On Tuesday, a lengthy profile on the soon-to-be-official GOP nominee Donald Trump ran in The Hollywood Reporter. Most of it centers on Trump's charisma and, apparently, unflappable self-confidence. However, one of the more arresting passages comes toward the end, when journalist Michael Wolff asks the reality TV star to enlighten us with his thoughts on the Brexit. This is a short conversation, because Trump does not appear to know — or did not know, I guess — what the Brexit is.
The Hollywood Reporter interview dovetails nicely/sadly with Trump's way of merging his isolationism with his ignorance. Consider this telling excerpt:
"And Brexit? Your position?" I ask.
"The Brits leaving the EU," I prompt, realizing that his lack of familiarity with one of the most pressing issues in Europe is for him no concern nor liability at all.
"Oh yeah, I think they should leave."
It's okay to be confused by this instance of Trump not knowing what "Brexit" means, since that hasn't stopped him from saying he supports it in the past.
"I would say [the British] are better off without [the EU], personally," he told Fox News in early May. "But I'm not making that as a recommendation, just my feeling."
So, Trump doesn't know what the Brexit it, but he does know he supports it. This is pretty normal Trump behavior (he's recently panned the GQ interview of wife Melania Trump while admitting he hadn't read it).
Or maybe he just kind of supports it; here he is claiming later in May, "I have no preference. I have big investments in Britain, but I have no preference."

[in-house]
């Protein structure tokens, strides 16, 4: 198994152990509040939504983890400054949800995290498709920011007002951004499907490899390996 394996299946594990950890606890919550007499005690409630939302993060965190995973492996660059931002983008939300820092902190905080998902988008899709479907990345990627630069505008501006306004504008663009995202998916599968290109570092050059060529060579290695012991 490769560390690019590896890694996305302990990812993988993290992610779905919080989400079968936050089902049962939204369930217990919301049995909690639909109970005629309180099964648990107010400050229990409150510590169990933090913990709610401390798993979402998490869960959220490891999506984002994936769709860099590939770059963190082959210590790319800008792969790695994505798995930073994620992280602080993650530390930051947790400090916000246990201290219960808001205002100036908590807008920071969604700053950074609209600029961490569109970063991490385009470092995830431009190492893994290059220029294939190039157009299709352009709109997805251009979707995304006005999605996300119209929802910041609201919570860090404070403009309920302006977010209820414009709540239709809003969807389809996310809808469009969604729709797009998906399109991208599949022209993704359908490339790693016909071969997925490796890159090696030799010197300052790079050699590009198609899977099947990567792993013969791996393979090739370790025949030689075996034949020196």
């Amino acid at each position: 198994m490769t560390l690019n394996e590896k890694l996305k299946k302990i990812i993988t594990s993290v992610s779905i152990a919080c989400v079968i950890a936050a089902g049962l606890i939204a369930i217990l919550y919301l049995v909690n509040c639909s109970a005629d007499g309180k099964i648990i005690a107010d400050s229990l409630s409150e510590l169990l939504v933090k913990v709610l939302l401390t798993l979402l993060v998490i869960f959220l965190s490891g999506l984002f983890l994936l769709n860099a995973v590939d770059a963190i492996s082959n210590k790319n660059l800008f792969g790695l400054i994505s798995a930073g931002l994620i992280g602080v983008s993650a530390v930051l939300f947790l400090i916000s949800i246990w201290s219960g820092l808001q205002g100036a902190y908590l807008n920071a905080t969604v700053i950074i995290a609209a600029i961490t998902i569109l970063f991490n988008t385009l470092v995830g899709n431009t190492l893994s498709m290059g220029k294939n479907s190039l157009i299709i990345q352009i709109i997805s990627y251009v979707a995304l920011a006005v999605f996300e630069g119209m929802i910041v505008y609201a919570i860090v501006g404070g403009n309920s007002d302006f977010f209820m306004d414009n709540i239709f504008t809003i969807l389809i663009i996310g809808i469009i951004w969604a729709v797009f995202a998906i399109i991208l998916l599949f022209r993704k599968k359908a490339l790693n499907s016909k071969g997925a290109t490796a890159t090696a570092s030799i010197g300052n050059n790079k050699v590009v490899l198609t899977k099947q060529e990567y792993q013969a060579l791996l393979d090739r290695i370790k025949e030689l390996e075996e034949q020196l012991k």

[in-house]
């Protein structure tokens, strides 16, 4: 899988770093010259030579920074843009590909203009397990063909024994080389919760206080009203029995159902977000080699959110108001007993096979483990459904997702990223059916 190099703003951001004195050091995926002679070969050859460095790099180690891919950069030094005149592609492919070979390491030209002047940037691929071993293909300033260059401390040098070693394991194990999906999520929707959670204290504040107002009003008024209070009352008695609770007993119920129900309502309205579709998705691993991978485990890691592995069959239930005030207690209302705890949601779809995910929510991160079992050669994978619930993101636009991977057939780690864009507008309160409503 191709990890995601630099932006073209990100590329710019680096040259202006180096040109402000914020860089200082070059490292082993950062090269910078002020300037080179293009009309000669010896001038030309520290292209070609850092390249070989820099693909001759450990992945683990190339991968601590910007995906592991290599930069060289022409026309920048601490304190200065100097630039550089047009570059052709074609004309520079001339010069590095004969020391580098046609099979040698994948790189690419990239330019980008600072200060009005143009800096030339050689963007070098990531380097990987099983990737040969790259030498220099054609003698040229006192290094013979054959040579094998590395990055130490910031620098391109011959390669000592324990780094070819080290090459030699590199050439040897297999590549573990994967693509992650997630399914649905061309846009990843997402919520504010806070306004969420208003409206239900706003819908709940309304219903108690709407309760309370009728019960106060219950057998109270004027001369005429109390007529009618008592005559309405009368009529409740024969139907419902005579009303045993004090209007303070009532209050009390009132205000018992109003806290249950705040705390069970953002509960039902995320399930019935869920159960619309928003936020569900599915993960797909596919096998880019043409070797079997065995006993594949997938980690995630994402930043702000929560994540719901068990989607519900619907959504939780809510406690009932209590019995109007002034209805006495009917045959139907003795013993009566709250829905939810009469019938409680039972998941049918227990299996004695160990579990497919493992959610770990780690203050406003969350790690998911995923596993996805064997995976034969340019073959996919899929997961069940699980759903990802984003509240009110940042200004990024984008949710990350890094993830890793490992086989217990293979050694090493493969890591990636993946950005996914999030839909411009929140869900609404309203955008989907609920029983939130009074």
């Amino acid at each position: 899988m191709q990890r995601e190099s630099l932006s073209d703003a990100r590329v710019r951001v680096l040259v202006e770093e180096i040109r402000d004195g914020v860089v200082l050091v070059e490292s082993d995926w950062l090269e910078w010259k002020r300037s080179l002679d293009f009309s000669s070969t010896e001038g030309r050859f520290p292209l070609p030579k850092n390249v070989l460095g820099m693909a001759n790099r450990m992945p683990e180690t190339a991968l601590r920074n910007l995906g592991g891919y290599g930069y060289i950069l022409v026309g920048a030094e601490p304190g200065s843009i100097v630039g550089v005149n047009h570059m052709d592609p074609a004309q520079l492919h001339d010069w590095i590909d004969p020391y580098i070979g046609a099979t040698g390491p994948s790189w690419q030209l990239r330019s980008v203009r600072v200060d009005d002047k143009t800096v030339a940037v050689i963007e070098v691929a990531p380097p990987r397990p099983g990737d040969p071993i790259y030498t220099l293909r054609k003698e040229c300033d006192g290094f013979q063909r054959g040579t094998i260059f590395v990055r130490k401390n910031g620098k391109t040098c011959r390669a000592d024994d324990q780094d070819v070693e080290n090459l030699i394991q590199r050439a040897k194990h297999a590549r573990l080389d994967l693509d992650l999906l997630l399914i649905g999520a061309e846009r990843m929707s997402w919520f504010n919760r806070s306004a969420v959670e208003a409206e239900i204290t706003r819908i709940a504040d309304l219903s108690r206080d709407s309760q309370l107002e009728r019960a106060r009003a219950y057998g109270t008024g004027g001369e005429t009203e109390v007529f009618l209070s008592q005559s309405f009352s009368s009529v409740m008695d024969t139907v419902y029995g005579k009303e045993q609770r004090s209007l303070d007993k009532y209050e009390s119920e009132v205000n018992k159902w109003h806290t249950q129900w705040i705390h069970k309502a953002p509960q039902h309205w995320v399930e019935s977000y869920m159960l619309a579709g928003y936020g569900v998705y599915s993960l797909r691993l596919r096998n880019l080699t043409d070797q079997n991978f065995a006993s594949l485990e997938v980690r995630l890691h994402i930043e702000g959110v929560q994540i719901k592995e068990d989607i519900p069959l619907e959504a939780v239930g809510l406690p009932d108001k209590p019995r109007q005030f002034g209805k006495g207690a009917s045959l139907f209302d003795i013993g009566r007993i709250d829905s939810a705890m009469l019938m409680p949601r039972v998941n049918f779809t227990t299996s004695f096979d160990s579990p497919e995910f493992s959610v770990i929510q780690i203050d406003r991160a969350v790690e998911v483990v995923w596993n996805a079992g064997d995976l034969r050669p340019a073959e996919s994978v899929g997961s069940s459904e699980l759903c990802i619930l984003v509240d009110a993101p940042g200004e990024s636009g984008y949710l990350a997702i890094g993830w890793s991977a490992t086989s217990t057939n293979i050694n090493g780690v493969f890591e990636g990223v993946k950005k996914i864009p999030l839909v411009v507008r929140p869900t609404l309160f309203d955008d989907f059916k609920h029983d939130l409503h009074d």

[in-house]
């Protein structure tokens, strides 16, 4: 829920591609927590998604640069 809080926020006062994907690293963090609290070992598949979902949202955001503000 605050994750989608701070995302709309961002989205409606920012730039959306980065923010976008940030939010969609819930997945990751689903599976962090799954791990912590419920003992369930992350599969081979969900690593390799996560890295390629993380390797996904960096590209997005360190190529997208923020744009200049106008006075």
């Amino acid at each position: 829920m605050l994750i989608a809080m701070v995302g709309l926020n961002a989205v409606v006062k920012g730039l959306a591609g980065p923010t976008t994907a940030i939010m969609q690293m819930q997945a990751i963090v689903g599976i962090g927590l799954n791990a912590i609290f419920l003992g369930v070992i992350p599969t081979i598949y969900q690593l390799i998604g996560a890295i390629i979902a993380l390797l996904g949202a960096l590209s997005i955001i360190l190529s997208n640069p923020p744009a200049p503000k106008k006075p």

You be the judge, I guess.
It's not exactly shocking that Trump isn't terribly clued in on the Brexit, but it's striking to me how he has a way of really stepping in it when it comes to interactions with one of our very closest allies.
It was only a few weeks ago that Trump made headlines, as Trump tends to do, for saying that he could make an "exception" to his Muslim ban for Sadiq Khan, the recently elected first-ever Muslim mayor of London. It was Khan's own remark about needing to visit the United States in the next few months, before Trump takes the helm and the country becomes a no-Muslims-allowed club — "Clearly [I'll visit] before January in case Donald Trump wins," he told TIME — that prompted Trump's comments about "exceptions." Khan, of Pakistani heritage, replaced Brexit enthusiast Boris Johnson at the beginning of May. Khan would seem to be a better and more patient person than the rest of us, having said he'd welcome the chance to "educate" Trump about Muslims, and how the religion isn't mutually exclusive with Western culture.
While Khan is educating Trump about Muslims, perhaps he could fill him in on the Brexit, as well.
Image: Bustle/Allison Gore